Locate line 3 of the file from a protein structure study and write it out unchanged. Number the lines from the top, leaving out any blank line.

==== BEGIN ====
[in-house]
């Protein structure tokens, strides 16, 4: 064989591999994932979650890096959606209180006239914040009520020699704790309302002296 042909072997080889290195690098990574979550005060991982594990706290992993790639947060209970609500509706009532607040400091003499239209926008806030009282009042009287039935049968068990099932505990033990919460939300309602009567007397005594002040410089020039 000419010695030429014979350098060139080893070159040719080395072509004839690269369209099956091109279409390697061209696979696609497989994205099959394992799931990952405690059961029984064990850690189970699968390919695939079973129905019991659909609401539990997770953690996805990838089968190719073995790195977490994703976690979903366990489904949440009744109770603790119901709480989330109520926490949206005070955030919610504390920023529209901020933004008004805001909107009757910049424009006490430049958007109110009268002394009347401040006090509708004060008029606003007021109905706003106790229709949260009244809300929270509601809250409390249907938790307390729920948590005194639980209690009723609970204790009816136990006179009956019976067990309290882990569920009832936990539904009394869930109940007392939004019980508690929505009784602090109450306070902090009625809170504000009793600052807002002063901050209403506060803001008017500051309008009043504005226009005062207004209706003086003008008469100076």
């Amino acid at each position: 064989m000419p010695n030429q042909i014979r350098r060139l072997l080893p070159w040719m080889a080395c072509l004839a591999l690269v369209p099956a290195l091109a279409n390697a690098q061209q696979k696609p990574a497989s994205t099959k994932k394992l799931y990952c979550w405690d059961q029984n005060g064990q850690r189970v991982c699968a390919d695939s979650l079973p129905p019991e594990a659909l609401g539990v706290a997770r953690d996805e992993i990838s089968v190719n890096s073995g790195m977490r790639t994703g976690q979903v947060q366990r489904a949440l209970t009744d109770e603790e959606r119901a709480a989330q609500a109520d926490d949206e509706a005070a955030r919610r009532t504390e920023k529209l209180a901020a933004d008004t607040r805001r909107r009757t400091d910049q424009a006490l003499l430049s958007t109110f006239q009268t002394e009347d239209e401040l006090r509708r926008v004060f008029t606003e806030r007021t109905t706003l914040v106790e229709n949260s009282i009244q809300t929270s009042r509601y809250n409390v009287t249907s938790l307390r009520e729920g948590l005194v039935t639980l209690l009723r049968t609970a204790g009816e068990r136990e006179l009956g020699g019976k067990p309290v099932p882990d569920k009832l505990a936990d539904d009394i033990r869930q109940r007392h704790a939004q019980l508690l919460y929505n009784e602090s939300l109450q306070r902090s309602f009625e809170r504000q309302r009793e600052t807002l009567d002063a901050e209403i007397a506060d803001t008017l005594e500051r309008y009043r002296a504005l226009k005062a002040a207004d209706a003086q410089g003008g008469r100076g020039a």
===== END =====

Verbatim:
């Amino acid at each position: 064989m000419p010695n030429q042909i014979r350098r060139l072997l080893p070159w040719m080889a080395c072509l004839a591999l690269v369209p099956a290195l091109a279409n390697a690098q061209q696979k696609p990574a497989s994205t099959k994932k394992l799931y990952c979550w405690d059961q029984n005060g064990q850690r189970v991982c699968a390919d695939s979650l079973p129905p019991e594990a659909l609401g539990v706290a997770r953690d996805e992993i990838s089968v190719n890096s073995g790195m977490r790639t994703g976690q979903v947060q366990r489904a949440l209970t009744d109770e603790e959606r119901a709480a989330q609500a109520d926490d949206e509706a005070a955030r919610r009532t504390e920023k529209l209180a901020a933004d008004t607040r805001r909107r009757t400091d910049q424009a006490l003499l430049s958007t109110f006239q009268t002394e009347d239209e401040l006090r509708r926008v004060f008029t606003e806030r007021t109905t706003l914040v106790e229709n949260s009282i009244q809300t929270s009042r509601y809250n409390v009287t249907s938790l307390r009520e729920g948590l005194v039935t639980l209690l009723r049968t609970a204790g009816e068990r136990e006179l009956g020699g019976k067990p309290v099932p882990d569920k009832l505990a936990d539904d009394i033990r869930q109940r007392h704790a939004q019980l508690l919460y929505n009784e602090s939300l109450q306070r902090s309602f009625e809170r504000q309302r009793e600052t807002l009567d002063a901050e209403i007397a506060d803001t008017l005594e500051r309008y009043r002296a504005l226009k005062a002040a207004d209706a003086q410089g003008g008469r100076g020039a």